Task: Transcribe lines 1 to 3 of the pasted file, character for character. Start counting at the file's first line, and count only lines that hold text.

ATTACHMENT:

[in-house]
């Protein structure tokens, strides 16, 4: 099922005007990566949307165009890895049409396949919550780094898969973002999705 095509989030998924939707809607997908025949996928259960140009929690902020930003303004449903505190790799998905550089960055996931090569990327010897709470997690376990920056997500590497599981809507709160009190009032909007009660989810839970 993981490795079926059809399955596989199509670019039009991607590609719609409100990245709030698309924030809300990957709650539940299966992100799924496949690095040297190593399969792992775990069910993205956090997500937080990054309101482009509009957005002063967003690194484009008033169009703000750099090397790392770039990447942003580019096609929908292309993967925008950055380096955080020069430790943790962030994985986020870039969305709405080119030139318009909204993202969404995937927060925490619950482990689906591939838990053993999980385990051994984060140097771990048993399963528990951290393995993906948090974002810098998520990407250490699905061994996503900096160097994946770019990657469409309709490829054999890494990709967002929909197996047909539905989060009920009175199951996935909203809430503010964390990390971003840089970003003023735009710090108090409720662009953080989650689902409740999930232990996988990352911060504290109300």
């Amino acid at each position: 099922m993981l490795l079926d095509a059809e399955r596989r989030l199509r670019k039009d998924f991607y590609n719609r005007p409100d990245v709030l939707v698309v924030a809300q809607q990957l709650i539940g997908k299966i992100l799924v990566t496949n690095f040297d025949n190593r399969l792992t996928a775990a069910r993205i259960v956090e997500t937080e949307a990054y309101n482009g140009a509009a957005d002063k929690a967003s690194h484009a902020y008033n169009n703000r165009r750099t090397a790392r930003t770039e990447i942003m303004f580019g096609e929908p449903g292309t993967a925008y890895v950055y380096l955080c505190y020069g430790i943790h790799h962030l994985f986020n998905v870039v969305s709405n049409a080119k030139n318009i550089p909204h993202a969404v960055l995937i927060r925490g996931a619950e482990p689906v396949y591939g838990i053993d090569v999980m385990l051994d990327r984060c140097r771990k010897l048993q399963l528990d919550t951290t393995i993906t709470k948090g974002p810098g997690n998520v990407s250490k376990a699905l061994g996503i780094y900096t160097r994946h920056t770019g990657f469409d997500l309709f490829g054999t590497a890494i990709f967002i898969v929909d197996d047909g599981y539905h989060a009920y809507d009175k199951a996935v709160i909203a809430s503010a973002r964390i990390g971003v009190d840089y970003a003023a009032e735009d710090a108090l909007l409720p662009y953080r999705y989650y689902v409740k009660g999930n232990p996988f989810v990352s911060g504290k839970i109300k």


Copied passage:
[in-house]
């Protein structure tokens, strides 16, 4: 099922005007990566949307165009890895049409396949919550780094898969973002999705 095509989030998924939707809607997908025949996928259960140009929690902020930003303004449903505190790799998905550089960055996931090569990327010897709470997690376990920056997500590497599981809507709160009190009032909007009660989810839970 993981490795079926059809399955596989199509670019039009991607590609719609409100990245709030698309924030809300990957709650539940299966992100799924496949690095040297190593399969792992775990069910993205956090997500937080990054309101482009509009957005002063967003690194484009008033169009703000750099090397790392770039990447942003580019096609929908292309993967925008950055380096955080020069430790943790962030994985986020870039969305709405080119030139318009909204993202969404995937927060925490619950482990689906591939838990053993999980385990051994984060140097771990048993399963528990951290393995993906948090974002810098998520990407250490699905061994996503900096160097994946770019990657469409309709490829054999890494990709967002929909197996047909539905989060009920009175199951996935909203809430503010964390990390971003840089970003003023735009710090108090409720662009953080989650689902409740999930232990996988990352911060504290109300």
């Amino acid at each position: 099922m993981l490795l079926d095509a059809e399955r596989r989030l199509r670019k039009d998924f991607y590609n719609r005007p409100d990245v709030l939707v698309v924030a809300q809607q990957l709650i539940g997908k299966i992100l799924v990566t496949n690095f040297d025949n190593r399969l792992t996928a775990a069910r993205i259960v956090e997500t937080e949307a990054y309101n482009g140009a509009a957005d002063k929690a967003s690194h484009a902020y008033n169009n703000r165009r750099t090397a790392r930003t770039e990447i942003m303004f580019g096609e929908p449903g292309t993967a925008y890895v950055y380096l955080c505190y020069g430790i943790h790799h962030l994985f986020n998905v870039v969305s709405n049409a080119k030139n318009i550089p909204h993202a969404v960055l995937i927060r925490g996931a619950e482990p689906v396949y591939g838990i053993d090569v999980m385990l051994d990327r984060c140097r771990k010897l048993q399963l528990d919550t951290t393995i993906t709470k948090g974002p810098g997690n998520v990407s250490k376990a699905l061994g996503i780094y900096t160097r994946h920056t770019g990657f469409d997500l309709f490829g054999t590497a890494i990709f967002i898969v929909d197996d047909g599981y539905h989060a009920y809507d009175k199951a996935v709160i909203a809430s503010a973002r964390i990390g971003v009190d840089y970003a003023a009032e735009d710090a108090l909007l409720p662009y953080r999705y989650y689902v409740k009660g999930n232990p996988f989810v990352s911060g504290k839970i109300k």